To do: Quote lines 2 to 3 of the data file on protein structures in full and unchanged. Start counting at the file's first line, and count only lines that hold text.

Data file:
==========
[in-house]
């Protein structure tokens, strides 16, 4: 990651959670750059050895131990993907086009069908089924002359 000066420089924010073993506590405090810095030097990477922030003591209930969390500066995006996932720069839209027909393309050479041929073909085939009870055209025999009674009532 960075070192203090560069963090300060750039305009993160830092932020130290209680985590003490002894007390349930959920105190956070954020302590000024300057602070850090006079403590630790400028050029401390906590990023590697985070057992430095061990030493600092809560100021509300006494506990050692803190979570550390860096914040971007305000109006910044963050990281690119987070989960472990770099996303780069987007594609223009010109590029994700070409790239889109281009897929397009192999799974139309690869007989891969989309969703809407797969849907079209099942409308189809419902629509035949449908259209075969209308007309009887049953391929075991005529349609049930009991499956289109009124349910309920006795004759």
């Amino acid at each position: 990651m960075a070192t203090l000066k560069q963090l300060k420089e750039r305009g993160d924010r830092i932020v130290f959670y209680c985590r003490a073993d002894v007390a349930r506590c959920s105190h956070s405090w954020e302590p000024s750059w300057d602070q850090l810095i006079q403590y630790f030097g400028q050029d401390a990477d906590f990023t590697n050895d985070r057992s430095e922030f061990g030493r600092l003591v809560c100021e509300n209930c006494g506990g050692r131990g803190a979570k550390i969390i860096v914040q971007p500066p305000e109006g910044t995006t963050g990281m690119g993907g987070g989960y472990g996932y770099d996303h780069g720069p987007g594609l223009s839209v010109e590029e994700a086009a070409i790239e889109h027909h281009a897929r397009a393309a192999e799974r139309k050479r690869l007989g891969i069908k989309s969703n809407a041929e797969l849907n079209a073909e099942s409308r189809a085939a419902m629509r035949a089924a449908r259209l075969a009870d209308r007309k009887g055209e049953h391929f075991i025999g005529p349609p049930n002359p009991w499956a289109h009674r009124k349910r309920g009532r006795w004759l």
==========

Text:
């Protein structure tokens, strides 16, 4: 990651959670750059050895131990993907086009069908089924002359 000066420089924010073993506590405090810095030097990477922030003591209930969390500066995006996932720069839209027909393309050479041929073909085939009870055209025999009674009532 960075070192203090560069963090300060750039305009993160830092932020130290209680985590003490002894007390349930959920105190956070954020302590000024300057602070850090006079403590630790400028050029401390906590990023590697985070057992430095061990030493600092809560100021509300006494506990050692803190979570550390860096914040971007305000109006910044963050990281690119987070989960472990770099996303780069987007594609223009010109590029994700070409790239889109281009897929397009192999799974139309690869007989891969989309969703809407797969849907079209099942409308189809419902629509035949449908259209075969209308007309009887049953391929075991005529349609049930009991499956289109009124349910309920006795004759």
């Amino acid at each position: 990651m960075a070192t203090l000066k560069q963090l300060k420089e750039r305009g993160d924010r830092i932020v130290f959670y209680c985590r003490a073993d002894v007390a349930r506590c959920s105190h956070s405090w954020e302590p000024s750059w300057d602070q850090l810095i006079q403590y630790f030097g400028q050029d401390a990477d906590f990023t590697n050895d985070r057992s430095e922030f061990g030493r600092l003591v809560c100021e509300n209930c006494g506990g050692r131990g803190a979570k550390i969390i860096v914040q971007p500066p305000e109006g910044t995006t963050g990281m690119g993907g987070g989960y472990g996932y770099d996303h780069g720069p987007g594609l223009s839209v010109e590029e994700a086009a070409i790239e889109h027909h281009a897929r397009a393309a192999e799974r139309k050479r690869l007989g891969i069908k989309s969703n809407a041929e797969l849907n079209a073909e099942s409308r189809a085939a419902m629509r035949a089924a449908r259209l075969a009870d209308r007309k009887g055209e049953h391929f075991i025999g005529p349609p049930n002359p009991w499956a289109h009674r009124k349910r309920g009532r006795w004759l």